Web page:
I took a confessing Kurdish Christian, Abdu, who is not a member of a church, to a local church worship service.
In my role, I have the privilege of partnering more closely with a national brother, David, who is doing broad-seed-sowing among our people group. For us, broad-seed-sowing means putting out ads on social media, people requesting good materials, and our partner sending it to them.
It is increasingly difficult to describe our ministry setting as a strictly “Muslim context.” Yesterday, my wife and I experienced something that is an example of why this difficulty is growing and situations are unpredictable
I began visiting a Kurdish lady I was introduced to earlier in the month. The last time I visited, one of her relatives was with her, and I was able to share the gospel with them.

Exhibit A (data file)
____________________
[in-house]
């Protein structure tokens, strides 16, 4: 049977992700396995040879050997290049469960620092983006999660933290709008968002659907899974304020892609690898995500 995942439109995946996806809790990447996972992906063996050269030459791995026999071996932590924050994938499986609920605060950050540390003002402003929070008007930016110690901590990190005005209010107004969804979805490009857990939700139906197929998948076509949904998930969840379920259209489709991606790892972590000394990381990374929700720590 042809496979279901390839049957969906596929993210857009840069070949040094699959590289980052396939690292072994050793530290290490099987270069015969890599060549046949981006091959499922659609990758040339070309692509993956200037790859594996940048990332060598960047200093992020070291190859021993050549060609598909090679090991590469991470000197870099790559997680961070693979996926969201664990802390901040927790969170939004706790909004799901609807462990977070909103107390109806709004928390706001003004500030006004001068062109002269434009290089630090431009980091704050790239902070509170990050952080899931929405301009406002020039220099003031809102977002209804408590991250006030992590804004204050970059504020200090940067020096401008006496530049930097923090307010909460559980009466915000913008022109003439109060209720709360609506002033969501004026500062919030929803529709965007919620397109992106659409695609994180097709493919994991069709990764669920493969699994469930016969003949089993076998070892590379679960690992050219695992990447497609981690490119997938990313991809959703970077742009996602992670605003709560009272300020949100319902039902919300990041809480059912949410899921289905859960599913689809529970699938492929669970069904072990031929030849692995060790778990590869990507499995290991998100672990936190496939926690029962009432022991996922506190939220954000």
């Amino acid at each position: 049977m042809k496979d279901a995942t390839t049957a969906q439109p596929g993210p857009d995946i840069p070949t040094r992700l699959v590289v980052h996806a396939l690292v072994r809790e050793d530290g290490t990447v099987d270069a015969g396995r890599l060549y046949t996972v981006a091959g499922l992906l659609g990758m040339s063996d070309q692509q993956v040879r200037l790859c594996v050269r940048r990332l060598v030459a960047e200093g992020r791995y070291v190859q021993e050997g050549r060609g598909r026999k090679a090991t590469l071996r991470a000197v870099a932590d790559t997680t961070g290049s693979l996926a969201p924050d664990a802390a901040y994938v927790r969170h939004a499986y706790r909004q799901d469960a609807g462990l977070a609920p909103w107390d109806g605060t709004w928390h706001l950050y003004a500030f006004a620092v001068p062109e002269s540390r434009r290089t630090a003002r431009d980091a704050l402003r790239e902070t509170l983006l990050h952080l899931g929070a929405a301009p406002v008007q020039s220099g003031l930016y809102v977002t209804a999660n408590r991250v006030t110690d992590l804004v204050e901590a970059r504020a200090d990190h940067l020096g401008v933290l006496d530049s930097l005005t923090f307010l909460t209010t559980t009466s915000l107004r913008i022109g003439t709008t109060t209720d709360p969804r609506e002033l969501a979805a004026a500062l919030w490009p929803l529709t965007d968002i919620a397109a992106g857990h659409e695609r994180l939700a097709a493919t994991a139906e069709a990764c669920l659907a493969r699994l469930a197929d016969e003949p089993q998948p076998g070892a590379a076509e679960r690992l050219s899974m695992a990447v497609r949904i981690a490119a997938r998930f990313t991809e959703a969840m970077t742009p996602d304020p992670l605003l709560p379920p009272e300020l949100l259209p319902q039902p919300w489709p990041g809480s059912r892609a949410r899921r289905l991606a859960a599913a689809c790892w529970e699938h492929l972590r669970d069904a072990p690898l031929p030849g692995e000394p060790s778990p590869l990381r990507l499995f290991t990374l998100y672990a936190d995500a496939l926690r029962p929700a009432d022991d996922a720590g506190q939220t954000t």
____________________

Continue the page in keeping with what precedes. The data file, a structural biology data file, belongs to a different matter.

We took a national partner, Steve*, to visit Ali, Bedriye, Leyla and their father, Muhammed, at Muhammed’s house. We have been in contact with this family of Syrian refugees for about three years now.
This week a volunteer team from Mississippi joined us in our work in the eastern part of the country. It was a very encouraging time, but the consensus view was that our time in a small grocery store was the best moment we shared together.